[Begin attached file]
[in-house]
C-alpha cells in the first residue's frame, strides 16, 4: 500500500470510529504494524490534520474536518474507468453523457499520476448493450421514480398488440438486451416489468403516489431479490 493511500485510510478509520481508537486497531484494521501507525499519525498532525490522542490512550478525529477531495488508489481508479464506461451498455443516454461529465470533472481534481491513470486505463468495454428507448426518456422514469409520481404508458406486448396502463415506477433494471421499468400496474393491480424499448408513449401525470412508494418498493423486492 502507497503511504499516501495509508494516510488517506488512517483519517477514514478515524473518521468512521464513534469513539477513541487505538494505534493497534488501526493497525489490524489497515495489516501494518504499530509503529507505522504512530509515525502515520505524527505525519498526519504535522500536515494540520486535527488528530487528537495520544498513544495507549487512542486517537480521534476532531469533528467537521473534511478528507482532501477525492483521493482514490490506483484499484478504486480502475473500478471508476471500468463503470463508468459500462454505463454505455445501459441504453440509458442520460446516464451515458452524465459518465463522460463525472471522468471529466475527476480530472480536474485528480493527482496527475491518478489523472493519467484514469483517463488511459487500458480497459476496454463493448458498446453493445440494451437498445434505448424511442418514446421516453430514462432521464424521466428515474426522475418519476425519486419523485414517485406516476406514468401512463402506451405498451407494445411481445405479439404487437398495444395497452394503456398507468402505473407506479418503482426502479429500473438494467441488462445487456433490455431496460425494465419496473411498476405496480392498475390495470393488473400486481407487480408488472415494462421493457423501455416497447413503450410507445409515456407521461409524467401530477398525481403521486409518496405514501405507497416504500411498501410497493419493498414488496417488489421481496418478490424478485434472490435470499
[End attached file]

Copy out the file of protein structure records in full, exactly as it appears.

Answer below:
[in-house]
C-alpha cells in the first residue's frame, strides 16, 4: 500500500470510529504494524490534520474536518474507468453523457499520476448493450421514480398488440438486451416489468403516489431479490 493511500485510510478509520481508537486497531484494521501507525499519525498532525490522542490512550478525529477531495488508489481508479464506461451498455443516454461529465470533472481534481491513470486505463468495454428507448426518456422514469409520481404508458406486448396502463415506477433494471421499468400496474393491480424499448408513449401525470412508494418498493423486492 502507497503511504499516501495509508494516510488517506488512517483519517477514514478515524473518521468512521464513534469513539477513541487505538494505534493497534488501526493497525489490524489497515495489516501494518504499530509503529507505522504512530509515525502515520505524527505525519498526519504535522500536515494540520486535527488528530487528537495520544498513544495507549487512542486517537480521534476532531469533528467537521473534511478528507482532501477525492483521493482514490490506483484499484478504486480502475473500478471508476471500468463503470463508468459500462454505463454505455445501459441504453440509458442520460446516464451515458452524465459518465463522460463525472471522468471529466475527476480530472480536474485528480493527482496527475491518478489523472493519467484514469483517463488511459487500458480497459476496454463493448458498446453493445440494451437498445434505448424511442418514446421516453430514462432521464424521466428515474426522475418519476425519486419523485414517485406516476406514468401512463402506451405498451407494445411481445405479439404487437398495444395497452394503456398507468402505473407506479418503482426502479429500473438494467441488462445487456433490455431496460425494465419496473411498476405496480392498475390495470393488473400486481407487480408488472415494462421493457423501455416497447413503450410507445409515456407521461409524467401530477398525481403521486409518496405514501405507497416504500411498501410497493419493498414488496417488489421481496418478490424478485434472490435470499